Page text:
It was a success. People from all walks of life- at least one of whom was not the least bit interested in the topic until hearing me speak on it- attended and raved about the workshop. I had a number of people tell me how great it was and how much I made them think. One even thanked me for the ideas I had given her. On the second day I had people who had been unable to attend my workshop approaching me throughout the entire day telling me they’d heard such wonderful things that they wished they’d prioritized better. This made me feel like I was doing something right. I was beyond humbled to have these successful authors suddenly become my peers, while others became my temporary students. And the feeling that I was absolutely blessed only grew as I got the compliments I’ve mentioned. But one experience remains.

This year’s keynote speaker was the author Jeffery Deaver. For those of you who don’t know, Deaver is the author of the book The Bone Collector (and many more). I was able to get this genius’s autograph, speak to him face to face and even take a selfie with him. But the true humbling and mystifying part was that I got to be in a book signing with him. By that I don’t just mean that I fanboy’d and got his signature (which I did, obviously), but I was actually sitting at my own table, with some of my work in front of me, being asked for MY autograph. I literally signed my work while an international bestselling author was one table over signing his own. I’ve never felt anything like that.

I told you all of this because I was trying to make a point. I wasn’t trying to brag or exalt myself, I do promise that. My point here is this; We can’t let ourselves get down about things. No, I’m not a Nobel Prize winner yet. Not am I on the New York Times bestseller list. But I am an author. I am a good author (at least based on what I’m told). I have completed works, and even self-published some pieces on Amazon. Too often do we allow ourselves to believe that we haven’t done anything with our lives in one way or another. We are our own worst critic, and if we aren’t careful that experience can ruin us. If we wake up every day and tell ourselves that we are failures and haven’t or won’t achieve anything then we are setting ourselves ip for failure. We have to look at the things we have done, set minor goals and proceed. We are strong and we can do whatever we intend, whatever we dream. Don’t forget that. Stand strong, believe in yourself and try hard!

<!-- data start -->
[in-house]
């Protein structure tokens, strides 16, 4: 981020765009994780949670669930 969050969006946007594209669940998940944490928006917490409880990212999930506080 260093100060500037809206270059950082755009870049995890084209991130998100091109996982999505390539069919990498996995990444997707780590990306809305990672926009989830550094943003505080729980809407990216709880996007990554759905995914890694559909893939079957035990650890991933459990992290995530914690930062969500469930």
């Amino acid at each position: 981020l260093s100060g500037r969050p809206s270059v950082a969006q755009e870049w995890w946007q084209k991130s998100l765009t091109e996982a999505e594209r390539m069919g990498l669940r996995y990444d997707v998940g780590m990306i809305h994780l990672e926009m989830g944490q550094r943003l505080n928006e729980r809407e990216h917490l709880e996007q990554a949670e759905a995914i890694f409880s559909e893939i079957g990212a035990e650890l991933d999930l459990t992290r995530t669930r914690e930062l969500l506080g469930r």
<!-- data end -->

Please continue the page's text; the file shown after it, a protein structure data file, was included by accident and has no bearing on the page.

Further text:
Times are changing!

Hey everyone. I know I have been absent again, but hopefully that will be changing soon. As some of you know, I’m finishing up my final year of Undergraduate education. I graduate from my good school in May, meaning I’ll no longer be a college author! This means I need a name change here for one, but it also means that I should have more time to post again, bringing the blog back to what I meant it to be! Anyway, just a heads up, friends and fans. If you have any suggestions for a new name let me know, and as always if you have any suggestions for what you’d like to see here, feel free to comment below or message me directly!!!